This book is the fifth of the Honor Bound series of W.E.B Griffin and I have to say it is one of my favorite. I communte about two hours each day to work and I am always listening to audiobooks in my car. This one kept me on the edge of my seat for days. It is a pleasure to listen to and you get very involved in the characters. I have loved every book in this series and could hardly wait to listen to this one.

    I like the fact that Griffin draws the listener/reader into the world of spies and war. I wasn't alive during the time period portrayed by this book but my uncle, aunt, and partents were. I love to ask them questions about the validity of some aspects of this audiobook. It is a great conversation starter.

    3 out of 3 people found this review helpful.

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  • Posted September 13, 2010

    more from this reviewer

    Good read

    it has a real lack of an ending, I thought that I hadn't downloaded all of the pages!

    2 out of 2 people found this review helpful.

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  • Posted March 10, 2010

    more from this reviewer


    Typical for WEB Griffin means fantastic for most any other writer. Griffin, and now his son continues to mete out hour after hour of good solid writing on the men in uniform, the solid characters, and the honor of arms. He sees inside as well as someone who spent 20 years in uniform, the deep seated need of these men and women to serve. I'm delighted to see each new book and all of his series, and hope that he continues to write for many more years.

    2 out of 2 people found this review helpful.

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  • Anonymous

    Posted February 20, 2010

    When is the next installment?

    A strong continuation of a great WWII story.

    2 out of 2 people found this review helpful.

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  • Posted February 20, 2010

    Griffin's my favorite

    As in all his past achievements, W.E.B. allways manages to capture your attention. The plot, the cast of characters are artistically entwined to grasp an hold your attention through to the end that arrives leaving you with the want for his next accomplishment.

    2 out of 2 people found this review helpful.

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  • Anonymous

    Posted February 20, 2010

    More semi-great WEB

    A very entertaining book, like all of his others. I do wish Griffin would advance the story more, and spend 100 pages less in re-telling and repeating.

    2 out of 2 people found this review helpful.

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  • Anonymous

    Posted January 31, 2010

    WEB Griffin does it again.

    To those who like the other works of Griffin, you must like this story. The books in this series are fast paced military intelligence stories, that make you believe that the good guys can still win. Excellent read.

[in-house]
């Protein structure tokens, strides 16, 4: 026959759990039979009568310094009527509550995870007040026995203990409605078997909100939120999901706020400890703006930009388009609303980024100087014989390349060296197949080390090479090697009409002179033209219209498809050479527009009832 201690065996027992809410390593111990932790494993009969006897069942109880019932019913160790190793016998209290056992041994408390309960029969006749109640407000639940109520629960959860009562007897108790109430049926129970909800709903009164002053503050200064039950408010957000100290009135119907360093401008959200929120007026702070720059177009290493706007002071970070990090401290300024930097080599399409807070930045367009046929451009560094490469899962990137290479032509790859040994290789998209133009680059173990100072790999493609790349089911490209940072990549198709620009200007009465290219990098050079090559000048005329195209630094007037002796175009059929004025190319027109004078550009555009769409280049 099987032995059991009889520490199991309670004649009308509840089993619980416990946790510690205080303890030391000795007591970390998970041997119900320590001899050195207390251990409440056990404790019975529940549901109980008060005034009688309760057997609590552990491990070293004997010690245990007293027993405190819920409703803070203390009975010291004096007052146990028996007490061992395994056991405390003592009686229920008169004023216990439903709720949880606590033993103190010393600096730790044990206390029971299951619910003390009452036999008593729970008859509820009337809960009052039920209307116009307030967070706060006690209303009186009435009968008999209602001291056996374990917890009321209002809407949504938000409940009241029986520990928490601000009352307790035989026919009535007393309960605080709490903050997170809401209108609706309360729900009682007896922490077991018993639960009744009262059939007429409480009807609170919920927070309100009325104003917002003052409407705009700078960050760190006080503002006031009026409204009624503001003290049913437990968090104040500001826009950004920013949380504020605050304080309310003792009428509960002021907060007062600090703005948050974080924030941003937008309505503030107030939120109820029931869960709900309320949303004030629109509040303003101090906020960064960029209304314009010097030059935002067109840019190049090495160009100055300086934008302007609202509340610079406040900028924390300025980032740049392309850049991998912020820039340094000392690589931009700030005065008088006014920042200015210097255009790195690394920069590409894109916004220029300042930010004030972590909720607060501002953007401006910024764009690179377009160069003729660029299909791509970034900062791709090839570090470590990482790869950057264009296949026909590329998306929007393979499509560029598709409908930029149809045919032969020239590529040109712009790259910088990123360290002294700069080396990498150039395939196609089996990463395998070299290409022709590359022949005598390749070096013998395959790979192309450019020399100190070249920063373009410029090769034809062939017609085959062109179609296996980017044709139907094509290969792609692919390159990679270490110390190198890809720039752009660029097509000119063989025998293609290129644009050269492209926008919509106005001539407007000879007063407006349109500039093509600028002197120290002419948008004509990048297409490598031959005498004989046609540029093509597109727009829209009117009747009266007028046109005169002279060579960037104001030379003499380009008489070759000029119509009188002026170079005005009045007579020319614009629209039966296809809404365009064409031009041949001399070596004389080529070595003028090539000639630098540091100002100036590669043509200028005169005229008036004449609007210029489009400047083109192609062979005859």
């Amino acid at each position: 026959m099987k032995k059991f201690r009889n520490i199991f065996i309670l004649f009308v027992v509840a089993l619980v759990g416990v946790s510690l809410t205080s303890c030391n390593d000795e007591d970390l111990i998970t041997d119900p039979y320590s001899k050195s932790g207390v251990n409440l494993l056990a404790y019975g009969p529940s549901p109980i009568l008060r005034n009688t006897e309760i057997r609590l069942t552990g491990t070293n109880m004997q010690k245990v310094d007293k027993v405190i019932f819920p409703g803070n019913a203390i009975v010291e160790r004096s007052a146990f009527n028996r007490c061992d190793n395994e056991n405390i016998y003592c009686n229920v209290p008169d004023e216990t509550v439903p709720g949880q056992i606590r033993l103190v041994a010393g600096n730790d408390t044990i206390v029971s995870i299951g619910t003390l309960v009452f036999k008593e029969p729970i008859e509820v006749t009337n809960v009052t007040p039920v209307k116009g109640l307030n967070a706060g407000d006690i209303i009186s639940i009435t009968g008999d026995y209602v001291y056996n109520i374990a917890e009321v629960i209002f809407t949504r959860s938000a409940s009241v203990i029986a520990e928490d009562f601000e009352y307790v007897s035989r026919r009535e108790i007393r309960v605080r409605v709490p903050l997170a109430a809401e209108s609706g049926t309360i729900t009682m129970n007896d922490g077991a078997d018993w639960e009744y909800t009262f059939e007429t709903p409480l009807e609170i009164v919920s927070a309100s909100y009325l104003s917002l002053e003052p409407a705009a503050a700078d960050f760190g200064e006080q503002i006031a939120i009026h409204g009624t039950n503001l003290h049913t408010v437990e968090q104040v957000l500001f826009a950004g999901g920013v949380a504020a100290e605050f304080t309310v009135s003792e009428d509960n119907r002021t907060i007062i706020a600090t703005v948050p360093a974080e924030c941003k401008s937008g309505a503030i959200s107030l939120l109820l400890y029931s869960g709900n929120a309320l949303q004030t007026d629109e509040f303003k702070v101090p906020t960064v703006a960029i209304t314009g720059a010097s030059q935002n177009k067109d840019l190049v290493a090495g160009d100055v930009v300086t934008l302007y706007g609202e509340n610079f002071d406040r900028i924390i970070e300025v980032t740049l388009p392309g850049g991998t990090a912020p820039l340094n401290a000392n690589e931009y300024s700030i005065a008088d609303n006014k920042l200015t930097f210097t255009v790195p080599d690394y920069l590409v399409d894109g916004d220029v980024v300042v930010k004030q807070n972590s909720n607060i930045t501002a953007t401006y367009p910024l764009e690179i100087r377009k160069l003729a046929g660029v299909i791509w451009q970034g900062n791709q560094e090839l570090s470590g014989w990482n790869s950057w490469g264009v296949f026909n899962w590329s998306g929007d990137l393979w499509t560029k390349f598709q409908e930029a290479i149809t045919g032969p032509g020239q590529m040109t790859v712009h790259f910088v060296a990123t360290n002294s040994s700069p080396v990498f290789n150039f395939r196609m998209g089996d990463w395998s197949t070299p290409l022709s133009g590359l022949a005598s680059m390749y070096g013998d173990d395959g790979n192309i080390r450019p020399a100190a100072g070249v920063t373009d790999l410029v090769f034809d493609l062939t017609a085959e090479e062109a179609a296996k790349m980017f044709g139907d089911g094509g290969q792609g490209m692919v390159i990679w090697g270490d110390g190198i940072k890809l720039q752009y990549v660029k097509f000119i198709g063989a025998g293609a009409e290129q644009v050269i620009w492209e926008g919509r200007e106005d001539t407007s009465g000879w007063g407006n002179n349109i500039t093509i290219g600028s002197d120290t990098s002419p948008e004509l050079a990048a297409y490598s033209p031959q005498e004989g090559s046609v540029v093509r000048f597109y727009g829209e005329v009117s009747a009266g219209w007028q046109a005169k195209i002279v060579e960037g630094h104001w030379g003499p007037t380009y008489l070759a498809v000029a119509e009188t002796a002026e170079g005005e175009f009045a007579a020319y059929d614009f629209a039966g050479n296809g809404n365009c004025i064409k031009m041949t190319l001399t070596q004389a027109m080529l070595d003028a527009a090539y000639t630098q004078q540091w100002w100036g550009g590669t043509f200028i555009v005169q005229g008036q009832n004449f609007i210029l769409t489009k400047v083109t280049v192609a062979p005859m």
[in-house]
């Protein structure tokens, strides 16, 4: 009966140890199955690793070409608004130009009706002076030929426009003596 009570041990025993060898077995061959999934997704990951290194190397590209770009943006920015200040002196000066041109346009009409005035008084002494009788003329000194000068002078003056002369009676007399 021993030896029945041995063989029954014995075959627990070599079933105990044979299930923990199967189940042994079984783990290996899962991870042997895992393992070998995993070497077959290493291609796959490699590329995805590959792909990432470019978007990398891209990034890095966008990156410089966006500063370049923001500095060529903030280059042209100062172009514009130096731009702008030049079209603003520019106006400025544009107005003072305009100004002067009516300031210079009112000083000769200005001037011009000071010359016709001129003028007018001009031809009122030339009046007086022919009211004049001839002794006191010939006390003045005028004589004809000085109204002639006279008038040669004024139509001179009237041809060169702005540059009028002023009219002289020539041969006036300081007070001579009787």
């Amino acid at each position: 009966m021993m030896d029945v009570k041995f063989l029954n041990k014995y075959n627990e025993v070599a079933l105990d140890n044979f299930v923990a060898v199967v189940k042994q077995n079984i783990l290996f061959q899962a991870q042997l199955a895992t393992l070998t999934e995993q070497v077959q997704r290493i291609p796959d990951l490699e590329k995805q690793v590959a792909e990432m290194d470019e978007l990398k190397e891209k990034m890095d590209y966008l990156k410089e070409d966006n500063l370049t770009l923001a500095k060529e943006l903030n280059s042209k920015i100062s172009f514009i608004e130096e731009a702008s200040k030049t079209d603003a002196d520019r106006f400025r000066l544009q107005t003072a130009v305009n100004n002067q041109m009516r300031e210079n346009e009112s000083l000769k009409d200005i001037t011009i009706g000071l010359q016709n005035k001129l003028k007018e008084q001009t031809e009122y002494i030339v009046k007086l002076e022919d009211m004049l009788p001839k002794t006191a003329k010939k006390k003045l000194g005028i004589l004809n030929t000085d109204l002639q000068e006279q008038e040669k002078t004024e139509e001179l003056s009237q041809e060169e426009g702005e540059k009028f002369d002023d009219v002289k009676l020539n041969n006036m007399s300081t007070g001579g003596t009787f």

2 out of 2 people found this review helpful.

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  • Anonymous

    Posted January 3, 2010

    Typical W.E.B. Griffin

    It does continue the story of what may or may not have happened in Argentina prior to the Peron regime. And there is occassionaly humor.

    2 out of 2 people found this review helpful.

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  • Anonymous

    Posted May 8, 2013

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  • Anonymous

    Posted November 30, 2012

    Highly Recommended

    Excellent plot weaving fiction with WWII history. Love the whole Honor Bound Series.

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  • Posted March 15, 2012

    Great Book!

    I've read all the Honor Bound Series now and hope there are more are to come!

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  • Anonymous

    Posted February 8, 2012

    Good story, poor storytelling

    Part of a book series and the author feels a paragraph or half-page explanation is needed as each character enters the story. We already know about the main characters. I would bet that 1/4 of the book was a rehash of who's who and how they fit into the story. Wasted space in a book that could/should have had more action.

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  • Posted November 9, 2011



    0 out of 1 people found this review helpful.

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  • Anonymous

    Posted May 12, 2011

    Horrible ending

    I can't believe I read 5 books to get to a pathetic ending like this.
    Don't even start to read the series.

    0 out of 1 people found this review helpful.

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  • Posted February 21, 2010

    Griffin just continues to be the best at what he does.

    Typical Griffin.

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  • Anonymous

    Posted February 21, 2010

    Good As Usual

    This was another winner from W.E.B. Griffin. Not spectacular but a very good read.

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  • Posted February 20, 2010

    Right On Mr Griffin

    Another in a long line of great books. I have read tham all. Can hardly wait for a new one. This is a great series with great characters. The mix of history with fiction really make his books interesting and riveting.

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  • Anonymous

    Posted June 9, 2011

    No text was provided for this review.

See All Sort by: Showing 1 – 20 of 133 Customer Reviews